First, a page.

4. Scaling. Scaling is a tool used in a number of therapeutic modalities. Scales used in solution-focused supervision are to quantify a perception, a concern, or progress. For example, "On a scale from zero to 10, with zero being 'overwhelmed' and 10 being 'calm,' where were you when the client said she was suicidal?" Or, "You say we've talked this through enough and you feel confident you'd be calmer with the next suicidal client. How confident are you, from a scale of zero to 10, with 10 being 'completely confident'?"
Scaling is also used to "scaffold" learning and growth. (Strong, Pyle, & Sutherland, 2009). For example, "On a scale of 0 to 10 with 10 being that you feel most confident to proceed with this case, where would you place yourself?" "What would it take for you to be at a __?" "What would be happening? What would it look like?"
5. Addressing the therapeutic relationship. Questions regarding the client-worker relationship stimulate speculation by worker and build empathy with the client. Some examples are: "What would the client say you could do to be more helpful?" "If I were to ask your client: 'On a scale of zero to 10, how helpful is your worker?' what would he say?" "On a scale of one to 10 how much progress would your client say she has made?"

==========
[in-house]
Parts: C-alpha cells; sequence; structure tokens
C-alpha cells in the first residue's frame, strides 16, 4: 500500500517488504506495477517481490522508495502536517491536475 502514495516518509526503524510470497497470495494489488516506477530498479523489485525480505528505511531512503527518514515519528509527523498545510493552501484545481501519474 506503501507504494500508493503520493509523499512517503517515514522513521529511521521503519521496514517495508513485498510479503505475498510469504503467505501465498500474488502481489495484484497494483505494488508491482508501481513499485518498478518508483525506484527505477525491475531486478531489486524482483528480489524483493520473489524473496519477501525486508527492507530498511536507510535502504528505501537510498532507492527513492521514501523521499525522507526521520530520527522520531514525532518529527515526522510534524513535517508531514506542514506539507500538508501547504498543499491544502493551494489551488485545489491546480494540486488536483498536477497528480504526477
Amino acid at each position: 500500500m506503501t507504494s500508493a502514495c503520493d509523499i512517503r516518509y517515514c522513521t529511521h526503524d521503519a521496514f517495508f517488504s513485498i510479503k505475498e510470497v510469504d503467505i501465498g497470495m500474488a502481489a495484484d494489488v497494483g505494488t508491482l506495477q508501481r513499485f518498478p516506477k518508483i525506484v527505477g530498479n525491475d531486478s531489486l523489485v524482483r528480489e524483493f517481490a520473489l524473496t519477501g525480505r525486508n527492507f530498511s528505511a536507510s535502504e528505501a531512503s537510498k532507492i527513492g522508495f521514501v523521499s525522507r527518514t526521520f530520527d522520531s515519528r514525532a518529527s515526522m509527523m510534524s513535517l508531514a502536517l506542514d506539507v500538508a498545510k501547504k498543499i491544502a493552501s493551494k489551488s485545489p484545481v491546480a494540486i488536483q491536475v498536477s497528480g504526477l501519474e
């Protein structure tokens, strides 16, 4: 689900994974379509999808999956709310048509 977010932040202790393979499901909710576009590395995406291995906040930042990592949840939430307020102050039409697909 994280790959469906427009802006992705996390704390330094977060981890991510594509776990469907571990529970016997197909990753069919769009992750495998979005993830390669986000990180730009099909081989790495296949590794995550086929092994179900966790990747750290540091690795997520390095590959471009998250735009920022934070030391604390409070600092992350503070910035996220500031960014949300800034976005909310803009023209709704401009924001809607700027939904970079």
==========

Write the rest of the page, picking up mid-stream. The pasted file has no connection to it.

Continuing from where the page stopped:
6. Using silence. Silence allows time for the worker to ponder and consider possible responses. It's particularly useful when the supervisor gets "I don't know" responses from the worker. As in most situations, silence creates conversational pressure with attentive anticipation. It also makes the supervisee more accountable for his/her use of supervision and role models sitting with a client in silence.
7. Hedging. Another example of indirect communication is hedging. Hedging involves the notion of tentativeness. Based in postmodern thinking, using tentative language captures indirect communication, not-knowing, and other practices important to this supervision approach. It helps to facilitate collaborative brainstorming and negotiation. Consider the following exchange:
Phrases such as, "It seems like …," "Could it be …?" "It sounds like …," "Perhaps …," "I am not sure …," or "I wonder …," and any other questions that are put forth with a tentative tone of voice maintains a not-knowing stance and facilitates collaboration.
8. Using 'suppose.' This technique is related to hedging and is consistent with the solution-focused premise that people can construct their reality. Consider the following questions:
• "Suppose the client were to think your therapeutic relationship had improved. What might she notice you were doing differently?"
• "Suppose everything worked out perfectly. What would you be doing then that you are not doing now?"
• "What do you suppose the client appreciated most about what you did?"
9. Showing faith. This technique assumes that workers are doing the best they can. Assuming people have good intentions and giving the benefit of the doubt is another solution-focused technique. For example, a supervisor might ask: "So it may be that I am not totally seeing this situation from your perspective. You must have a very good reason to (____). Can you tell me what that is?" If the student/worker can't immediately identify a good reason, the question can be posed as "homework" to be discussed the next time. A solution can still be engendered without knowing motivating reasons for behavior.